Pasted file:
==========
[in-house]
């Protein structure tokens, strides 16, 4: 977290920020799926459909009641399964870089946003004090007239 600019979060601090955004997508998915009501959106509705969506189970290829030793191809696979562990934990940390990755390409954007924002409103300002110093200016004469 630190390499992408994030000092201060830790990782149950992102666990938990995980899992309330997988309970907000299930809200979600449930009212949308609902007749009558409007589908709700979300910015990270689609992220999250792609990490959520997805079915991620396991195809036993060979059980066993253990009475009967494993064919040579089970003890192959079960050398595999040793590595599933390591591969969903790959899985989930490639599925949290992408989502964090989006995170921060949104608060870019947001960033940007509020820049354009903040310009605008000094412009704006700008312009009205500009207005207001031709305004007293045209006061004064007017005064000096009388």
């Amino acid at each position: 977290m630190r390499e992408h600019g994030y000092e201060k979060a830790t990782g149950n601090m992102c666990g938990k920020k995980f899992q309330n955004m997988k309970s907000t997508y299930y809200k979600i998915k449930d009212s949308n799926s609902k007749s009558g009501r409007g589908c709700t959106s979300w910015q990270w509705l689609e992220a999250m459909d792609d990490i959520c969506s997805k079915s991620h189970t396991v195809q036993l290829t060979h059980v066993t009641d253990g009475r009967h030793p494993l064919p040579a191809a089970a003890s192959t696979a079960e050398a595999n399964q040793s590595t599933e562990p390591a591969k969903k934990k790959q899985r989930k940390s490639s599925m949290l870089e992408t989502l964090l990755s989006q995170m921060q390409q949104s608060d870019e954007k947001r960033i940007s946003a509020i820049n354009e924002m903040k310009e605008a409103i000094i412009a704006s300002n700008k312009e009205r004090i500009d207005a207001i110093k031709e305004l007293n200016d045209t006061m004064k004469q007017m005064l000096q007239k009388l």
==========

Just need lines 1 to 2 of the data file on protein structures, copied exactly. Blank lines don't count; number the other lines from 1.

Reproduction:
[in-house]
């Protein structure tokens, strides 16, 4: 977290920020799926459909009641399964870089946003004090007239 600019979060601090955004997508998915009501959106509705969506189970290829030793191809696979562990934990940390990755390409954007924002409103300002110093200016004469 630190390499992408994030000092201060830790990782149950992102666990938990995980899992309330997988309970907000299930809200979600449930009212949308609902007749009558409007589908709700979300910015990270689609992220999250792609990490959520997805079915991620396991195809036993060979059980066993253990009475009967494993064919040579089970003890192959079960050398595999040793590595599933390591591969969903790959899985989930490639599925949290992408989502964090989006995170921060949104608060870019947001960033940007509020820049354009903040310009605008000094412009704006700008312009009205500009207005207001031709305004007293045209006061004064007017005064000096009388």